An All-Around EPIC Win

An All-Around EPIC Win

EPIC Midstream’s vision to create a NGLs “super system” has officially been realized after only four years. Reese Energy Consulting today is following the latest news from Houston-based EPIC, which in 2017 set off to build an integrated pipeline and fractionation network that would offer a smaller but best-in-class alternative to a crowded Mt. Belvieu. The company kick-started its ambitious plans with construction of the 700-mile Y-Grade Pipeline to flow Permian and Eagle Ford NGLs to Gulf Coast refiners, petrochem companies, and export markets. But more work lay ahead. EPIC last year completed its first greenfield fractionator at its Corpus Christi site that connected the Y-Grade Pipeline with an initial 110 MBbls of fractionation capacity. Now, the final legs of this super system are done and open for business. EPIC has announced completion of a 165-mile NGLs pipeline that extends from the company’s Corpus Christi facility to the Sweeny, Texas, fractionation and storage complex, adding another 130 MBbls of owned capacity. EPIC also has put into service a 175-mile propane pipeline for deliveries to Sweeny. Congratulations to all on the latest EPIC achievement.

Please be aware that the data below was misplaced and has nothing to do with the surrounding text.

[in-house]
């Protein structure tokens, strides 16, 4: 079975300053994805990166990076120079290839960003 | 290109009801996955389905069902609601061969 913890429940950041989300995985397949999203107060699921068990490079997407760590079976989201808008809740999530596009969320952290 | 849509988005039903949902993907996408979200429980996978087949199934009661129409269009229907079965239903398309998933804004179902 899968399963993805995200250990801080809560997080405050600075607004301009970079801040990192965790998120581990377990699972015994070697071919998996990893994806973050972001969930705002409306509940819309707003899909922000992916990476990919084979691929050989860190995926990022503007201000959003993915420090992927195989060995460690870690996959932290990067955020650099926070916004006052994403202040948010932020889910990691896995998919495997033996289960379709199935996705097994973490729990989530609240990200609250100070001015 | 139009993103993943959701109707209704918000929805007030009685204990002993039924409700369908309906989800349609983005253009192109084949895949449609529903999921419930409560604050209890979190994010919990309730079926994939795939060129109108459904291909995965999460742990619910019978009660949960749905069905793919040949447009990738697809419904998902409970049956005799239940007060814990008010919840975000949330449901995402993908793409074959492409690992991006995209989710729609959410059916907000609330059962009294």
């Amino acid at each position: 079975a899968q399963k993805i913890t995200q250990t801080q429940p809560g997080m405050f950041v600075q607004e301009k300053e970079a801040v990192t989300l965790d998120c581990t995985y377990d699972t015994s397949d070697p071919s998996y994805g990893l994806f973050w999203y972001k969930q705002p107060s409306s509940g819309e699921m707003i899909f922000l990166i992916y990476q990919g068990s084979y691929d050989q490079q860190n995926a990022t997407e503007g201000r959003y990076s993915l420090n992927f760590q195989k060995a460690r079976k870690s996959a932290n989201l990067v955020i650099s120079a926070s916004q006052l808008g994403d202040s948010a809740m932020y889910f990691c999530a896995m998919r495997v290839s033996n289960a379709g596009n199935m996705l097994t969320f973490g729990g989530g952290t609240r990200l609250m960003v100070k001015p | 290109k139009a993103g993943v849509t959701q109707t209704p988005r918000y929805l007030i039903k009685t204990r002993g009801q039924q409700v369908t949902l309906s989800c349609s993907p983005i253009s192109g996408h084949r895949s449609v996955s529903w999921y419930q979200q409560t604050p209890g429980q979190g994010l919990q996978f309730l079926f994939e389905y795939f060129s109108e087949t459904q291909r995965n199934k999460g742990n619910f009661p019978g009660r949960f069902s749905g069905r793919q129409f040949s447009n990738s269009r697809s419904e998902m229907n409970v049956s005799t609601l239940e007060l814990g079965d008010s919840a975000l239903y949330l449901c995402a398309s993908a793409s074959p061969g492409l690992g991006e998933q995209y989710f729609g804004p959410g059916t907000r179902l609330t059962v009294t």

What do you think? Learn more about REC and our natural gas and NGLs expertise at www.ReeseEnergyConsulting.com.

EPIC Midstream

EPIC was formed in 2017 to build, own and operate midstream infrastructure in both the Permian and Eagle Basins. EPIC operates the EPIC Crude Oil Pipeline and the EPIC NGL Pipeline that span approximately 700-miles servicing the Delaware, Midland Basins and Eagle Ford Shale.

epicmid.com

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Baby, You Can Drive My Car. You Just Can’t Sit in It.

Baby, You Can Drive My Car. You Just Can’t Sit in It.

We don’t typically sit around discussing the state of the automobile industry, but this latest news has earned our attention. With the shutdown last month of Gulf Coast petrochem plants, car makers face a new headache that threatens to slow or even halt production starting as early as next week. REC today is following Automotive News, which reports vehicle plants now are dealing with a critical shortage of refined products used to make plastics, rubber, and special fibers. Of particular concern is propylene oxide—the raw material in polyurethane foam used to make vehicle seats. Last year’s cuts in automobile production meant less demand for propylene oxide, which then meant Texas plants stopped producing it for a stretch. Factor in a quicker-than-expected demand recovery topped with an unprecedented winter storm, and you have all the ingredients for no ingredients available. The looming scarcity has at least one auto exec predicting the problem will be larger than the shortage of microchips.

What do you think? Learn more about REC at www.ReeseEnergyConsulting.com.

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